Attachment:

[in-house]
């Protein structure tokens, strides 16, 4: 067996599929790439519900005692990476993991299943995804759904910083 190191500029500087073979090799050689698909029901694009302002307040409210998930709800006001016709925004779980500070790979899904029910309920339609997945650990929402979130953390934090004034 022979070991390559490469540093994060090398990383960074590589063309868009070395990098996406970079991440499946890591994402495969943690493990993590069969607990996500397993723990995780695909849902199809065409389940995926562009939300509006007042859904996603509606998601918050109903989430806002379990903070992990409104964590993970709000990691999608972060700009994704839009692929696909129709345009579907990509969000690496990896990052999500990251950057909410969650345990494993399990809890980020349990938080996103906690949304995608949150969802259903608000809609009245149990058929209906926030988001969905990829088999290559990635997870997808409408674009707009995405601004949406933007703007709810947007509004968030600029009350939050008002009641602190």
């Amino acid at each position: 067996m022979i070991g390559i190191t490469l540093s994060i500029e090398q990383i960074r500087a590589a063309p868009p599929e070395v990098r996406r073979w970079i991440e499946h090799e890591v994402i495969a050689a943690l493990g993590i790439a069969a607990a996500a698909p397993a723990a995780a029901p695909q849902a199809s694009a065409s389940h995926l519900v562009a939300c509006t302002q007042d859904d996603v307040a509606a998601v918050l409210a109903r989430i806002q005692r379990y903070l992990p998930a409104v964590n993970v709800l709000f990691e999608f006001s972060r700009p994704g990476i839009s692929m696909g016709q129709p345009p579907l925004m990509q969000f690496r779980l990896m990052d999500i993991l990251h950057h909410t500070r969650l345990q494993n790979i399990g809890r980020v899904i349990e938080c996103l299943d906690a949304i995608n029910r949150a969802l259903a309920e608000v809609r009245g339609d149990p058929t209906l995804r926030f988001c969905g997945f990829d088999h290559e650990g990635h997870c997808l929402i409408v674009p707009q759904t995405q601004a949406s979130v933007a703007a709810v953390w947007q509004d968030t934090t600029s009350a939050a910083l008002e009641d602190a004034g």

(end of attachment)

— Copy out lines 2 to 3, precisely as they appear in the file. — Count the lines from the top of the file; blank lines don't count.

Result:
């Protein structure tokens, strides 16, 4: 067996599929790439519900005692990476993991299943995804759904910083 190191500029500087073979090799050689698909029901694009302002307040409210998930709800006001016709925004779980500070790979899904029910309920339609997945650990929402979130953390934090004034 022979070991390559490469540093994060090398990383960074590589063309868009070395990098996406970079991440499946890591994402495969943690493990993590069969607990996500397993723990995780695909849902199809065409389940995926562009939300509006007042859904996603509606998601918050109903989430806002379990903070992990409104964590993970709000990691999608972060700009994704839009692929696909129709345009579907990509969000690496990896990052999500990251950057909410969650345990494993399990809890980020349990938080996103906690949304995608949150969802259903608000809609009245149990058929209906926030988001969905990829088999290559990635997870997808409408674009707009995405601004949406933007703007709810947007509004968030600029009350939050008002009641602190």
């Amino acid at each position: 067996m022979i070991g390559i190191t490469l540093s994060i500029e090398q990383i960074r500087a590589a063309p868009p599929e070395v990098r996406r073979w970079i991440e499946h090799e890591v994402i495969a050689a943690l493990g993590i790439a069969a607990a996500a698909p397993a723990a995780a029901p695909q849902a199809s694009a065409s389940h995926l519900v562009a939300c509006t302002q007042d859904d996603v307040a509606a998601v918050l409210a109903r989430i806002q005692r379990y903070l992990p998930a409104v964590n993970v709800l709000f990691e999608f006001s972060r700009p994704g990476i839009s692929m696909g016709q129709p345009p579907l925004m990509q969000f690496r779980l990896m990052d999500i993991l990251h950057h909410t500070r969650l345990q494993n790979i399990g809890r980020v899904i349990e938080c996103l299943d906690a949304i995608n029910r949150a969802l259903a309920e608000v809609r009245g339609d149990p058929t209906l995804r926030f988001c969905g997945f990829d088999h290559e650990g990635h997870c997808l929402i409408v674009p707009q759904t995405q601004a949406s979130v933007a703007a709810v953390w947007q509004d968030t934090t600029s009350a939050a910083l008002e009641d602190a004034g």